When I first started into stone a mason friend helped directed me to purchase the following carbide chisels- Tracer, Pointer and a Set. When I started into my journey with stone I began to use my handy carbide chisels. They worked great. The benefit of carbide is the strength of the metal helping to keep the edges sharper longer. I purchased my first ones from Bon Tools. This was a great place for me to start with. Later I learned about Trow and Holden who actually make the tools.
One of the first workshops I went to by Dan Snow w/ Andrew Pighills, in 2008 at the Mohonk Preserve NY. I had noticed both Dan and Andrew when they picked up any tool this was the hammer of choice for this workshop. Andrew seemed to like the Fiberglass. Dan had the wood. Dan's hammer was a little different. ( 3) Trimming $182 - 2.5 lb )
I decided if both guys used this type of tool maybe I should try one on for size. I liked it. I found once I started using this hammer I rarely pulled out the chisel's. What I liked about the Trimming Hammer was it saving me one step. I didn't have to stop what I as doing to pick up a chisel. I was able to trim on the go. Keep in mind most of the stone I use in my area is very hard to shape. Butler stone really cuts down on the life spanned of the blades forcing me to sharpen them more often than other stones.
The key with purchasing the right tools. You have to first come to realize:
1) Not like A Superman Costume you will not become the best stone shaping master by buying a tool! Taking a workshop along with practice will help guide you to success.
2) One can easily become obsessed with tools, like I did when I first started learning a new craft. With the help of a good instructor - I was asked to focus on the natural beauty of the stone unbeaten. Moral of the story. Shape what you need to but don't waste time doing it. PUT THE HAMMER DOWN! Step away from the wall. (ok sorry I was thinking about cops and robbers)
3) Know your stone! Different hammers/chisels/tools will fit your needs based on style, stone harness.... Yes let's not forget your budget - just be sure to make a choice based on long term use. A Carbide tool is 2x + then a non carbide. Is it worth it? Depends on how invested you are? For me YES.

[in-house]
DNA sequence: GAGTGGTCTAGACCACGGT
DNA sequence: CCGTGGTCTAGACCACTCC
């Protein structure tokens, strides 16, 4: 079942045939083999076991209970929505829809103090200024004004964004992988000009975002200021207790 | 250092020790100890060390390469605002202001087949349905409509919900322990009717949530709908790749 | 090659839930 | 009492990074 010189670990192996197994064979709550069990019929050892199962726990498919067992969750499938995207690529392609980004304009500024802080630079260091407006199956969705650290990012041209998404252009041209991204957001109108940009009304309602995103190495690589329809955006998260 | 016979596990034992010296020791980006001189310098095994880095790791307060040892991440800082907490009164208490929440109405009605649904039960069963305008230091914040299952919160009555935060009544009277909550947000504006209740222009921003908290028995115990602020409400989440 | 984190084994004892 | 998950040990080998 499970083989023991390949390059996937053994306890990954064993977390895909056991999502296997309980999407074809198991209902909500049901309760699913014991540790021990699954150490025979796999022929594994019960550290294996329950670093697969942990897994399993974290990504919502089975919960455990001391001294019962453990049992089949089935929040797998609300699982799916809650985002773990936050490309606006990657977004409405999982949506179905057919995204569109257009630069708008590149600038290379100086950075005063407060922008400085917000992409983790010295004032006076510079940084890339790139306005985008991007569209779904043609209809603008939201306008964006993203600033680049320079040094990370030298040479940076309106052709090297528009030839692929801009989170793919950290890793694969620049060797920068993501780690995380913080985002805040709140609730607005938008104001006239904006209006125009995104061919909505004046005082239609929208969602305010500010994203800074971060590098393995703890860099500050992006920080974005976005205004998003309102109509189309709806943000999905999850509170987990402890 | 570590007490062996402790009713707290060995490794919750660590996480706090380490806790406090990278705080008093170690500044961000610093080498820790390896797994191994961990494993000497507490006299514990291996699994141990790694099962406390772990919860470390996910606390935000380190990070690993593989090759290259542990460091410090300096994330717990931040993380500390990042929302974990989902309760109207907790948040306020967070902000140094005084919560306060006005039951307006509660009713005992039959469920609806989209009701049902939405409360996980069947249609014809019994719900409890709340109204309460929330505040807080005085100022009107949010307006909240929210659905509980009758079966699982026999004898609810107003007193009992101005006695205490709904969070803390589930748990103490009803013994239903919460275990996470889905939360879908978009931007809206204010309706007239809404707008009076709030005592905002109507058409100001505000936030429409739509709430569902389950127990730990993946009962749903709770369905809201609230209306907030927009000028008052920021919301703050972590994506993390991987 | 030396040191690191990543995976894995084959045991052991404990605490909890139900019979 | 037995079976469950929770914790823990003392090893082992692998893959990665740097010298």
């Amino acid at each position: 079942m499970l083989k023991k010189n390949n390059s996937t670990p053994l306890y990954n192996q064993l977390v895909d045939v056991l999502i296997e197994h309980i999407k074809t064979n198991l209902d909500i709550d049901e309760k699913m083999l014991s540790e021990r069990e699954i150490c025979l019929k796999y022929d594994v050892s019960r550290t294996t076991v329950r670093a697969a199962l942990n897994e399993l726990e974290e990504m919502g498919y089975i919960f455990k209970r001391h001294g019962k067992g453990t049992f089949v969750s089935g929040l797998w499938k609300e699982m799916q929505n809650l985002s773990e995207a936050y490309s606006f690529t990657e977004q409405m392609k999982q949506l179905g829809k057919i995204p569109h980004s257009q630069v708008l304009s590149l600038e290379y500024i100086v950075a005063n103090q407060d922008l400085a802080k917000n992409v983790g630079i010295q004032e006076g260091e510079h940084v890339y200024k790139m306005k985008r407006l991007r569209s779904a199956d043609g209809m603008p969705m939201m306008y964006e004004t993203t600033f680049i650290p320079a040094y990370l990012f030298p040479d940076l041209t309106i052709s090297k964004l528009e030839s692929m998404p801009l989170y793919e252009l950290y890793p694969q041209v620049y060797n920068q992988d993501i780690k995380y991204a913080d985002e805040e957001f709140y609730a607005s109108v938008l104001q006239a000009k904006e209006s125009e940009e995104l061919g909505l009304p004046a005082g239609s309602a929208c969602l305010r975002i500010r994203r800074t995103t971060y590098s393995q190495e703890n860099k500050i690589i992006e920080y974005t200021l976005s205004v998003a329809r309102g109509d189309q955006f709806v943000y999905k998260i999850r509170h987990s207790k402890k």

4) If you make the investment YOU NEED TO KNOW HOW TO SHARPEN AND MAINTAIN your tools. See my YouTube video listed below or others.
These are my Carbide tools back in 2012. I still own and use all of them and have added only a few more. The Pink duck tape helps me find them faster. I spray paint all of them to keep them from rusting. (Update 2017- Rust is no problem! A great New safe product called Metal Rescue can do magic on anything that has rust.)
Left to Right
1) Rock Pick $121 - 1.5 lb Carbide blade and 16 tooth bushing head. I use this a lot on some of my softer stone such as sand stone ( PA Blue stone ) great for taking off edges without running the risk of the stone splitting into layers. Down side it does leave its mark.
2) Trimming $192 3 lb w/Concave carbide double edge's both sides. Great when you need a little more weight behind your swing.
3) Trimming $182 - 2.5 lb w/Concave carbide double edge's front and single back. My Favorite for a little of everything. This with a brick hammer and I'm good to go.
4) Hand Tracer $76 - 1" Stock 1" 1/2 Blade. Great for splitting stones. Tracer Video
5) Rocko $82 - 1" Stock 1" 1/2 Blade $82 Great for shaping stone edges. Keeping the energy of your hits direct and kicking out. ( Rockin Walls Blog review ) Rocko Video
6) Hand Point $47 - 5/8" stock. Used for taking of high points Point Video
7) Hand Set $109 - 1" 1/8 Stock with 3" Blade. Used for trimming large stone edges. Works best with flatter stones. ( I have yet to use this chisel) Set Video
My favorites in order
3, 4, 5, 2,
Trow and Holden - Vermont USA
Starter Tool Set
Video How to Sharpen Carbide tools.
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